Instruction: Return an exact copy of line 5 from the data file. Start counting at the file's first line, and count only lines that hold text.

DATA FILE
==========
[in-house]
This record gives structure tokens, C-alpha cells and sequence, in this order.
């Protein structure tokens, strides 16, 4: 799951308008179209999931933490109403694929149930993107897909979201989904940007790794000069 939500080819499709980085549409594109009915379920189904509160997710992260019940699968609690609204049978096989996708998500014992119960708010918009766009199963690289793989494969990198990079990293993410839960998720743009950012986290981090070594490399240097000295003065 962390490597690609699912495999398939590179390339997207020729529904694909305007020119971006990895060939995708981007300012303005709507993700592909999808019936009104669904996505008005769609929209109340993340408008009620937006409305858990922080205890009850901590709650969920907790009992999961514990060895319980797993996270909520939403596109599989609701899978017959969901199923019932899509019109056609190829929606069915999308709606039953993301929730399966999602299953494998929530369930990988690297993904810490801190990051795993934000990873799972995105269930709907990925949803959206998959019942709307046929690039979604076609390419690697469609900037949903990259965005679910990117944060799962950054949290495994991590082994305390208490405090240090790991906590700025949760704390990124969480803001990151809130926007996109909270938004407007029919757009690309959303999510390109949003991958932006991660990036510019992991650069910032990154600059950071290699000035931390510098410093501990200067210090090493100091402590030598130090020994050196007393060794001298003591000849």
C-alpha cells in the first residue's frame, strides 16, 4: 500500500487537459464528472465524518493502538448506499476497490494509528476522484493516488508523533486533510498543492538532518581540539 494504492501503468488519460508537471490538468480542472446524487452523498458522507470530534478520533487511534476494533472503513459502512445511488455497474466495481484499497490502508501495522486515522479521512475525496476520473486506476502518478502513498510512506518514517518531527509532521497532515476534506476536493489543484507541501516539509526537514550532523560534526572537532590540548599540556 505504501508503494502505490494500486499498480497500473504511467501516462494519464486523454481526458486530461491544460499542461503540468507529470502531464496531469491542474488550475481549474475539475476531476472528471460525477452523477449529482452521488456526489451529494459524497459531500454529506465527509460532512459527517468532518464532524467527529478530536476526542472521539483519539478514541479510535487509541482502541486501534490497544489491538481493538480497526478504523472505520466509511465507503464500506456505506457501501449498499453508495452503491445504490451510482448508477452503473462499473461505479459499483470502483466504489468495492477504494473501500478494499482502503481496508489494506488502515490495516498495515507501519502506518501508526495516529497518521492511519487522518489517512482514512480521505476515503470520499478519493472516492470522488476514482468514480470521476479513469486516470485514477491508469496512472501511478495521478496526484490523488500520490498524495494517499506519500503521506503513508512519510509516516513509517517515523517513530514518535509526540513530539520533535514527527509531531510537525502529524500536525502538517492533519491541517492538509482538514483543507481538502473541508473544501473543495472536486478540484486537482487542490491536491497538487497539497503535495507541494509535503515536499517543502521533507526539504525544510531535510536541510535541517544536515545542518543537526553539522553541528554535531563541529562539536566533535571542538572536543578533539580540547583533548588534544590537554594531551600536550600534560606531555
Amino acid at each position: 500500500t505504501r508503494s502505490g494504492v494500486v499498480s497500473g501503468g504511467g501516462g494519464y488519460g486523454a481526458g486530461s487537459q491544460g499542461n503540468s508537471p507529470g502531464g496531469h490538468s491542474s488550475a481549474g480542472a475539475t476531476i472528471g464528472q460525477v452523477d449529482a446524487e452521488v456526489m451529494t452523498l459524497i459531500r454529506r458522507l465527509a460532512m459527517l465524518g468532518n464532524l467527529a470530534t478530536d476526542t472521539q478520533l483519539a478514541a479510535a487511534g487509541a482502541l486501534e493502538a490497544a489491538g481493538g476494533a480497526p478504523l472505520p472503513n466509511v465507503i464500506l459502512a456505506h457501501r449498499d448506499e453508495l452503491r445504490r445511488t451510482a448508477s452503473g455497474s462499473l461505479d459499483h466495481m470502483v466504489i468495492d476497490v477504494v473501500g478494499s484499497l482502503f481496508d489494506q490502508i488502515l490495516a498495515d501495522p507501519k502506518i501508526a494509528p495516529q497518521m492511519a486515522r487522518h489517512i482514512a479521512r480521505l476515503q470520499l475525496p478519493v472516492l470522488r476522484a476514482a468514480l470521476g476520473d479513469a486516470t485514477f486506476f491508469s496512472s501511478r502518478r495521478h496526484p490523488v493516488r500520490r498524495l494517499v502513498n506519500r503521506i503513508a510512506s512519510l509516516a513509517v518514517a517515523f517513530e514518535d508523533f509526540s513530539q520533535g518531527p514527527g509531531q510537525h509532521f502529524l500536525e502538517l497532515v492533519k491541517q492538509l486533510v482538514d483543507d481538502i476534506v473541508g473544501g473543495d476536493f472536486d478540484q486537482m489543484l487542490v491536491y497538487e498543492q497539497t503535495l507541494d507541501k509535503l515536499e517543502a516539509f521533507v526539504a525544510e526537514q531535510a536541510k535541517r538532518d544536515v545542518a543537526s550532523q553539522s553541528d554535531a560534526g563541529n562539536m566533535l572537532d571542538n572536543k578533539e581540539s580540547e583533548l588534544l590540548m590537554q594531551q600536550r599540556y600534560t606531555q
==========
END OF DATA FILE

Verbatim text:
Amino acid at each position: 500500500t505504501r508503494s502505490g494504492v494500486v499498480s497500473g501503468g504511467g501516462g494519464y488519460g486523454a481526458g486530461s487537459q491544460g499542461n503540468s508537471p507529470g502531464g496531469h490538468s491542474s488550475a481549474g480542472a475539475t476531476i472528471g464528472q460525477v452523477d449529482a446524487e452521488v456526489m451529494t452523498l459524497i459531500r454529506r458522507l465527509a460532512m459527517l465524518g468532518n464532524l467527529a470530534t478530536d476526542t472521539q478520533l483519539a478514541a479510535a487511534g487509541a482502541l486501534e493502538a490497544a489491538g481493538g476494533a480497526p478504523l472505520p472503513n466509511v465507503i464500506l459502512a456505506h457501501r449498499d448506499e453508495l452503491r445504490r445511488t451510482a448508477s452503473g455497474s462499473l461505479d459499483h466495481m470502483v466504489i468495492d476497490v477504494v473501500g478494499s484499497l482502503f481496508d489494506q490502508i488502515l490495516a498495515d501495522p507501519k502506518i501508526a494509528p495516529q497518521m492511519a486515522r487522518h489517512i482514512a479521512r480521505l476515503q470520499l475525496p478519493v472516492l470522488r476522484a476514482a468514480l470521476g476520473d479513469a486516470t485514477f486506476f491508469s496512472s501511478r502518478r495521478h496526484p490523488v493516488r500520490r498524495l494517499v502513498n506519500r503521506i503513508a510512506s512519510l509516516a513509517v518514517a517515523f517513530e514518535d508523533f509526540s513530539q520533535g518531527p514527527g509531531q510537525h509532521f502529524l500536525e502538517l497532515v492533519k491541517q492538509l486533510v482538514d483543507d481538502i476534506v473541508g473544501g473543495d476536493f472536486d478540484q486537482m489543484l487542490v491536491y497538487e498543492q497539497t503535495l507541494d507541501k509535503l515536499e517543502a516539509f521533507v526539504a525544510e526537514q531535510a536541510k535541517r538532518d544536515v545542518a543537526s550532523q553539522s553541528d554535531a560534526g563541529n562539536m566533535l572537532d571542538n572536543k578533539e581540539s580540547e583533548l588534544l590540548m590537554q594531551q600536550r599540556y600534560t606531555q